Are the records from the Antarctic ice cores at odds with the records from the Greenland ice cores?

Asked by Chris

Hi Chris,

The rhythm of climatic variability recorded in the Antarctic ice cores is very similar to that recorded in the Greenland ice cores. A difficulty in comparison is that the Greenland ice cores tend to be a higher resolution (annual layers) than the Antarctic ice cores, which diffuse more rapidly with depth.

The ice core records have been linked using atmospheric trace gases, such as CH4; changes in the atmospheric methane content are generally equilibriated globally quickly. Changes in atmospheric methane content should therefore register contemporaneously in both polar ice sheets. There is a good match in both ice sheets between 10,000 and 52,000 years ago. age uncertainties older than this are too large for accurate matching. Ice-core records can also be linked using cosmogenic isotopes such as beryillium-10 and volcanic eruptions.

During the period 10,000 to 52,000 years ago (during an ice-age climate), the stable isotope record of the Antarctic and Greenland ice cores are anti-phased. Cooling episodes in Greenland coincide with warming episodes in Antarctica (and vice versa). The consistent anti-phase behaviour has been called the ‘bipolar seesaw’; this is a driving mechanism that transfers energy alternately between the poles. The bipolar seesaw is driven by ocean circulation changes, such as changes to the Gulf Stream.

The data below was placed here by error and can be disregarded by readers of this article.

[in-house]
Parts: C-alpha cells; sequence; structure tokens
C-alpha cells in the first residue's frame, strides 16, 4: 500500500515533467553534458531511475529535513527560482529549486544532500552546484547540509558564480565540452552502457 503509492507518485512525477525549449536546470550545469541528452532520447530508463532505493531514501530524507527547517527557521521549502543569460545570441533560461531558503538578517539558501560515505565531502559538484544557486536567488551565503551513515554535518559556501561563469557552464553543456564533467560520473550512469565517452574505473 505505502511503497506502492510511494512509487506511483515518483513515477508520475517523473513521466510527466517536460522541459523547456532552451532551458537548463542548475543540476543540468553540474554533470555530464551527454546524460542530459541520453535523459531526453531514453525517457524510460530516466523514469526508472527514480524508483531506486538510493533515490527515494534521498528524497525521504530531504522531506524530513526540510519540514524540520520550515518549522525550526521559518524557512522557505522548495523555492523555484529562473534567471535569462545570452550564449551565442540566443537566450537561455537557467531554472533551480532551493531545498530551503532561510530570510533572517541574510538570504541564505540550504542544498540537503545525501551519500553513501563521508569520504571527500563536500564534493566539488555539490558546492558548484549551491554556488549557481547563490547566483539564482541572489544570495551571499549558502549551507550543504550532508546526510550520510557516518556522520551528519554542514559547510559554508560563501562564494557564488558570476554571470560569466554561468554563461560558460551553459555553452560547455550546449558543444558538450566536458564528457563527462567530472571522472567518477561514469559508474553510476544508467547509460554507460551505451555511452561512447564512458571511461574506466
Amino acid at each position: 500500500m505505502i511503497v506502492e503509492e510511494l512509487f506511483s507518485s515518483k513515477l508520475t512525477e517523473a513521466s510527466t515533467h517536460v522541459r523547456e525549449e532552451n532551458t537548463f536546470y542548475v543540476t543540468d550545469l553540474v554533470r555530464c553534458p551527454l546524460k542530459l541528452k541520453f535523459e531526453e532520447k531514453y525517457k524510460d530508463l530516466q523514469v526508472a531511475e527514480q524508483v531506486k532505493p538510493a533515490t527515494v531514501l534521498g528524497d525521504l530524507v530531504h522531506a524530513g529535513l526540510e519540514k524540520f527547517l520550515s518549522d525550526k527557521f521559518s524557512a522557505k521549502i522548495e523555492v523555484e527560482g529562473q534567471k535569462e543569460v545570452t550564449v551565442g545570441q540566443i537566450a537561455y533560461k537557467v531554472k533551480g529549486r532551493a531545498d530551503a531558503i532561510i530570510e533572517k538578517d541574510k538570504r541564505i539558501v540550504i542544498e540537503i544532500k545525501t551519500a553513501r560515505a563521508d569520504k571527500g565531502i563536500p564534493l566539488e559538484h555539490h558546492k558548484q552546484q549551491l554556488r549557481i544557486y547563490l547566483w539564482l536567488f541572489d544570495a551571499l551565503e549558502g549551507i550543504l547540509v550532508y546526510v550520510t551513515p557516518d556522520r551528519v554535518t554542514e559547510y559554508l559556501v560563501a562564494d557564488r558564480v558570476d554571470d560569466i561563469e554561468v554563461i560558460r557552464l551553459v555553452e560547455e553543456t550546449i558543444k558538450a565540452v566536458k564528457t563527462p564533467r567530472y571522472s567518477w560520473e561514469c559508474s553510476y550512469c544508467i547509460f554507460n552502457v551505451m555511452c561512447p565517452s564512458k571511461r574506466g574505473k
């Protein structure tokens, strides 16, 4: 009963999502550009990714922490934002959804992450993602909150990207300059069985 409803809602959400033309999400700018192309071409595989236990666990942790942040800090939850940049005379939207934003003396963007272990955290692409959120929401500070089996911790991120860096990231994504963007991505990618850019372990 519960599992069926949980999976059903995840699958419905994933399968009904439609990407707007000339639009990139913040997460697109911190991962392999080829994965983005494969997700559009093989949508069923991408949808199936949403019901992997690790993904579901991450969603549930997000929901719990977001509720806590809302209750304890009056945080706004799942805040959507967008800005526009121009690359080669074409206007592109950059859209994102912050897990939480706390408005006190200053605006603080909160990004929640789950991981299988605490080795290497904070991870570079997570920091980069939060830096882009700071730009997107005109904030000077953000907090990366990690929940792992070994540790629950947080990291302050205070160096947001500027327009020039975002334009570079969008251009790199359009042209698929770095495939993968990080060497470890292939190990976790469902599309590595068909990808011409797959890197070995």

This bipolar seesaw could operate in warmer periods, with twentieth-century climate in the Arctic and Antarctic being shown to vary in an anti-phase seesaw pattern. Warming in the Arctic has been accompanied by Antarctic cooling, and vice versa.

There are some problems with the bipolar seesaw hypothesis. For example, there are significant time lags in temperature shifts, but dating uncertainties make it difficult to ascertain which pole leads and lags. It is likely that there are other factors, in addition to ocean circulation changes, that drive anti-phased temperature patterns.

References:

Lowe and Walker, 2015. Reconstructing Quaternary Environments.

About

I am a Senior Lecturer at Newcastle Univeristy, specialising in glaciology and glacial geology. I wrote and developed the AntarcticGlaciers.org website as part of an ongoing commitment to outreach, education and research impact. Read more about me at www.antarcticglaciers.org/bethan-davies.

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